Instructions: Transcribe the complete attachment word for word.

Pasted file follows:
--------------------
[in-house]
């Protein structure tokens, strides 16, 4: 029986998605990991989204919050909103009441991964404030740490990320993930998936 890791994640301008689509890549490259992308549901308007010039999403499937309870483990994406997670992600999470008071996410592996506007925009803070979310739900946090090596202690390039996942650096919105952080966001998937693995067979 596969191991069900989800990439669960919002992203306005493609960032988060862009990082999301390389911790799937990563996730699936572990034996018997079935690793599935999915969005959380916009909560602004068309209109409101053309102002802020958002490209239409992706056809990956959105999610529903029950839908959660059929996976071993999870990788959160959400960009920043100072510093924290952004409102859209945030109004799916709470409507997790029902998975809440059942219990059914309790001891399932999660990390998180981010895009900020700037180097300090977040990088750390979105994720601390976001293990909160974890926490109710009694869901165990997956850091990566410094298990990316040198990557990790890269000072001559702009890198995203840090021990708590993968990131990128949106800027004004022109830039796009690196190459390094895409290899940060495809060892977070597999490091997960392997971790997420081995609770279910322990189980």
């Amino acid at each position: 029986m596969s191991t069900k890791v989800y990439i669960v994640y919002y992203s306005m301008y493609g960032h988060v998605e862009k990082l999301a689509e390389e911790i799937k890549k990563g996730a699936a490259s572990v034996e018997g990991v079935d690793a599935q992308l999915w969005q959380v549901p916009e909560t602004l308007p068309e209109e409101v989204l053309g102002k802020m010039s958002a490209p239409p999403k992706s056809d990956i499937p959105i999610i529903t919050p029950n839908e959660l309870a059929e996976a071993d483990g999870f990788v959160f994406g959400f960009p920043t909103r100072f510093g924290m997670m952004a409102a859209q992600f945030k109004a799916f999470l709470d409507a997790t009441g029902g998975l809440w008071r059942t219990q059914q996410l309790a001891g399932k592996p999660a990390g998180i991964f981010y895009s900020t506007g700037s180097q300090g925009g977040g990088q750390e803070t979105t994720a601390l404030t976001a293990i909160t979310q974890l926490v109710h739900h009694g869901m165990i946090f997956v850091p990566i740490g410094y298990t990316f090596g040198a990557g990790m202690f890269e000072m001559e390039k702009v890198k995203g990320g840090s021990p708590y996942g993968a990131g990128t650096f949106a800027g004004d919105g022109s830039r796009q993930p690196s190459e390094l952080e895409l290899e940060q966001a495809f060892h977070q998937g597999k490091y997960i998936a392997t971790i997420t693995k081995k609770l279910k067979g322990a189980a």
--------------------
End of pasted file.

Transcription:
[in-house]
């Protein structure tokens, strides 16, 4: 029986998605990991989204919050909103009441991964404030740490990320993930998936 890791994640301008689509890549490259992308549901308007010039999403499937309870483990994406997670992600999470008071996410592996506007925009803070979310739900946090090596202690390039996942650096919105952080966001998937693995067979 596969191991069900989800990439669960919002992203306005493609960032988060862009990082999301390389911790799937990563996730699936572990034996018997079935690793599935999915969005959380916009909560602004068309209109409101053309102002802020958002490209239409992706056809990956959105999610529903029950839908959660059929996976071993999870990788959160959400960009920043100072510093924290952004409102859209945030109004799916709470409507997790029902998975809440059942219990059914309790001891399932999660990390998180981010895009900020700037180097300090977040990088750390979105994720601390976001293990909160974890926490109710009694869901165990997956850091990566410094298990990316040198990557990790890269000072001559702009890198995203840090021990708590993968990131990128949106800027004004022109830039796009690196190459390094895409290899940060495809060892977070597999490091997960392997971790997420081995609770279910322990189980």
């Amino acid at each position: 029986m596969s191991t069900k890791v989800y990439i669960v994640y919002y992203s306005m301008y493609g960032h988060v998605e862009k990082l999301a689509e390389e911790i799937k890549k990563g996730a699936a490259s572990v034996e018997g990991v079935d690793a599935q992308l999915w969005q959380v549901p916009e909560t602004l308007p068309e209109e409101v989204l053309g102002k802020m010039s958002a490209p239409p999403k992706s056809d990956i499937p959105i999610i529903t919050p029950n839908e959660l309870a059929e996976a071993d483990g999870f990788v959160f994406g959400f960009p920043t909103r100072f510093g924290m997670m952004a409102a859209q992600f945030k109004a799916f999470l709470d409507a997790t009441g029902g998975l809440w008071r059942t219990q059914q996410l309790a001891g399932k592996p999660a990390g998180i991964f981010y895009s900020t506007g700037s180097q300090g925009g977040g990088q750390e803070t979105t994720a601390l404030t976001a293990i909160t979310q974890l926490v109710h739900h009694g869901m165990i946090f997956v850091p990566i740490g410094y298990t990316f090596g040198a990557g990790m202690f890269e000072m001559e390039k702009v890198k995203g990320g840090s021990p708590y996942g993968a990131g990128t650096f949106a800027g004004d919105g022109s830039r796009q993930p690196s190459e390094l952080e895409l290899e940060q966001a495809f060892h977070q998937g597999k490091y997960i998936a392997t971790i997420t693995k081995k609770l279910k067979g322990a189980a």